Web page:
Bio: Lee E. Miller is a Distinguished Professor of Neuroscience in the Departments of Physiology, Physical Medicine and Rehabilitation, and Biomedical Engineering at Northwestern University. He was inducted into the American Institute for Medical and Biological Engineering in 2016 and is the current president of the Society for the Neural Control of Movement. Dr. Miller has had a career-long interest in the signals generated by neurons during arm movement. In the past 10 years, his lab has increasingly focused on translational research, including the use of brain machine interfaces to restore movement and sensation to spinal cord injured patients.
Professor Jorge Cortés, University of California, San Diego
March 4, 2021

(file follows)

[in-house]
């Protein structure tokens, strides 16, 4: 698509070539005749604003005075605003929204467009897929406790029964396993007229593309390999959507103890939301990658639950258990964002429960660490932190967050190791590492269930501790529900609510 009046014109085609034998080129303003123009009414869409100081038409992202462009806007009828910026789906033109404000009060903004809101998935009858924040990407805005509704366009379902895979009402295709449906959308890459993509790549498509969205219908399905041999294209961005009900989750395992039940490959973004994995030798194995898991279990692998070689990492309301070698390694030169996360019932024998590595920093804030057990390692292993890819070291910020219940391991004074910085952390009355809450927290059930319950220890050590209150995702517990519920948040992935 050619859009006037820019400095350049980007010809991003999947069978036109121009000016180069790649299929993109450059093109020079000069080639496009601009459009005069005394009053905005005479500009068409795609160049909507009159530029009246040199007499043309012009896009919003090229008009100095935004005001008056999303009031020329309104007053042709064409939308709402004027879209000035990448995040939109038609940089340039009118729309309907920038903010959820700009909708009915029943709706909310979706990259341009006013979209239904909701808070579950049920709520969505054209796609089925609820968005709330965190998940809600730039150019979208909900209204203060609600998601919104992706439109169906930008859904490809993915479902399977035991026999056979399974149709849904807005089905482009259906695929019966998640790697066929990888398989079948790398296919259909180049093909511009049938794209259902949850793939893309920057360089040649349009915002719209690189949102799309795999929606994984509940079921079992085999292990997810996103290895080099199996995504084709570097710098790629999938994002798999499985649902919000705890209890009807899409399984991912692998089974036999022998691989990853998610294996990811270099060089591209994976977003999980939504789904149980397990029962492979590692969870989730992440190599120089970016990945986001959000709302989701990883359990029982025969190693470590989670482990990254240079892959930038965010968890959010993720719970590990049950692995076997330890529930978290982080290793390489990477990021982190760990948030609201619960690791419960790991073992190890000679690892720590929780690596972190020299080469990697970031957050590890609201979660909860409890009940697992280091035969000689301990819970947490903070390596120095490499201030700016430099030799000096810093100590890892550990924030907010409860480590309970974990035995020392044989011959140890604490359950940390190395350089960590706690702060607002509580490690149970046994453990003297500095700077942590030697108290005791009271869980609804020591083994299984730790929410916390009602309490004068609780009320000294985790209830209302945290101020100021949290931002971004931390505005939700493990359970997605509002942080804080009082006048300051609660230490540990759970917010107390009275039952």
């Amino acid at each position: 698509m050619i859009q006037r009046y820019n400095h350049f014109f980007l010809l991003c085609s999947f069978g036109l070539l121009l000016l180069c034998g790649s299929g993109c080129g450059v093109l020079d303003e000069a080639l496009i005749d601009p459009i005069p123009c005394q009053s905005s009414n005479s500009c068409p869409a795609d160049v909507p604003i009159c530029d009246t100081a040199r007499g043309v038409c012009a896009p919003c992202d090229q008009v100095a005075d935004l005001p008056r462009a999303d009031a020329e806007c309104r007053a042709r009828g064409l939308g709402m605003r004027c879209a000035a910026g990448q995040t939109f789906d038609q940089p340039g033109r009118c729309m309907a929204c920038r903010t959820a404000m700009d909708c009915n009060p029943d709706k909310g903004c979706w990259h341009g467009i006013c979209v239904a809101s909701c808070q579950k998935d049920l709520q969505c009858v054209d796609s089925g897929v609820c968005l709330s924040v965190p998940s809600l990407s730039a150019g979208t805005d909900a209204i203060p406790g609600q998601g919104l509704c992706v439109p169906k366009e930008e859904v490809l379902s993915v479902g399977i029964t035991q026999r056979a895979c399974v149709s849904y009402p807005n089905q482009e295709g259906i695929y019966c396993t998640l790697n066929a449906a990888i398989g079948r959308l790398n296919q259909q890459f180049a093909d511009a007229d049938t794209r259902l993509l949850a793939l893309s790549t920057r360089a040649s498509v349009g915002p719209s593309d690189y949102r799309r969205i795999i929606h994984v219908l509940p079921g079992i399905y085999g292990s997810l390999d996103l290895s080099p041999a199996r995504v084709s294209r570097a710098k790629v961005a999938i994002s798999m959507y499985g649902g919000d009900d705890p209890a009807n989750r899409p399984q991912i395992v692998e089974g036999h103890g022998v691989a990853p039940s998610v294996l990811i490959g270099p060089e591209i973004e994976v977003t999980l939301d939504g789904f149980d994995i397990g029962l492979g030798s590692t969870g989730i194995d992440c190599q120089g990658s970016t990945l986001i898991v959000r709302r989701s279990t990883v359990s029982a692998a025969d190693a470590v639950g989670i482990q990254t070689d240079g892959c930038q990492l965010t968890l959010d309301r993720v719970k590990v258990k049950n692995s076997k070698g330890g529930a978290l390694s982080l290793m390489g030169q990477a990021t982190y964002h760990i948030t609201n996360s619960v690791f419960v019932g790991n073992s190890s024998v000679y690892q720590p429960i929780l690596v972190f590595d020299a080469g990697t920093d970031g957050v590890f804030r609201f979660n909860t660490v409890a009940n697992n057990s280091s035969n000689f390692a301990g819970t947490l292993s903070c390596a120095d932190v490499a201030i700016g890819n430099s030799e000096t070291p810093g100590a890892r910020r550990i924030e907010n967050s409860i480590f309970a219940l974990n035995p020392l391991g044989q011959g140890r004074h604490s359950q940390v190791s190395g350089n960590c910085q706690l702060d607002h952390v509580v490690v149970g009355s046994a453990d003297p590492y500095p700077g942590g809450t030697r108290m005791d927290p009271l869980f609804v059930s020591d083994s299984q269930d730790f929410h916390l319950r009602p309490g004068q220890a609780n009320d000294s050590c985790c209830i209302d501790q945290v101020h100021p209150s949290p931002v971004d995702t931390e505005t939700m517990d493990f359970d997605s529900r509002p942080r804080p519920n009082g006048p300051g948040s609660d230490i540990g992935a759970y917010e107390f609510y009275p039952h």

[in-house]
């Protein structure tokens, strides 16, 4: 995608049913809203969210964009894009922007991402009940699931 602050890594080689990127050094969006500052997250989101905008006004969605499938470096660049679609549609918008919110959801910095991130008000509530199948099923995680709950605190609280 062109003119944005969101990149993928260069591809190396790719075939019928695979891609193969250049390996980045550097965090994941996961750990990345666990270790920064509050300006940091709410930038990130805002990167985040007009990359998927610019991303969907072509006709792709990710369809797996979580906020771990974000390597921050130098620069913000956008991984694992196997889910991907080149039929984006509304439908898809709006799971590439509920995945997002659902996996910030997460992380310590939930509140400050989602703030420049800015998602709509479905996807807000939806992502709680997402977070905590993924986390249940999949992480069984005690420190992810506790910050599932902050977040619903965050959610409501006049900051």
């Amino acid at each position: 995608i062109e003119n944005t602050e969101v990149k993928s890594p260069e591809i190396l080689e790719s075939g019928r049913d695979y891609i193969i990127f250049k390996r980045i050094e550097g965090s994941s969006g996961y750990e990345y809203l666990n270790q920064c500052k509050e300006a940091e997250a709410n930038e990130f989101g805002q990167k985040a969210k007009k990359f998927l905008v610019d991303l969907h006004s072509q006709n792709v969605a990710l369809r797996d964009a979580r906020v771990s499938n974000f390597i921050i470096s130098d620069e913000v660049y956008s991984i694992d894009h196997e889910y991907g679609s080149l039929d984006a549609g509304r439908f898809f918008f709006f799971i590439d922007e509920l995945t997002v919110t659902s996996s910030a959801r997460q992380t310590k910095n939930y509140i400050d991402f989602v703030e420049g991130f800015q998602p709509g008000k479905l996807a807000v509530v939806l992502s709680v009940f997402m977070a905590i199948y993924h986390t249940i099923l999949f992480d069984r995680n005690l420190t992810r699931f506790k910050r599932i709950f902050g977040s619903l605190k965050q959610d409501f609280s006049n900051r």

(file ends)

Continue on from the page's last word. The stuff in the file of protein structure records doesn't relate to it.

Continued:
Bio: Jorge Cortes is a Professor with the Department of Mechanical and Aerospace Engineering at the University of California, San Diego. He received the Licenciatura degree in mathematics from the Universidad de Zaragoza, Spain, in 1997, and the Ph.D. degree in engineering mathematics from the Universidad Carlos III de Madrid, Spain, in 2001. He held postdoctoral positions at the University of Twente, The Netherlands, and at the University of Illinois at Urbana-Champaign, USA. He was an Assistant Professor with the Department of Applied Mathematics and Statistics at the University of California, Santa Cruz from 2004 to 2007. He is the author of “Geometric, Control and Numerical Aspects of Nonholonomic Systems” (New York: Springer-Verlag, 2002) and co-author of “Distributed Control of Robotic Networks” (Princeton: Princeton University Press, 2009). He received a NSF CAREER award in 2006 and was the recipient of the 2006 Spanish Society of Applied Mathematics Young Researcher Prize. He has co-authored papers that have won the 2008 IEEE Control Systems Outstanding Paper Award, the 2009 SIAM Review SIGEST selection from the SIAM Journal on Control and Optimization, the 2012 O. Hugo Schuck Best Paper Award in the Theory category, and the 2019 IEEE Transactions on Control of Network Systems Outstanding Paper Award. He is a Fellow of IEEE and SIAM. At the IEEE Control Systems Society, he has been a Distinguished Lecturer (2010-2014), and is currently its Director of Operations and an elected member (2018-2020) of its Board of Governors. His current research interests include distributed control and optimization, network science and complex systems, resource-aware control and coordination, distributed decision making and autonomy, and multi-agent coordination in robotics, transportation, power systems, and neuroscience. http://carmenere.ucsd.edu/jorge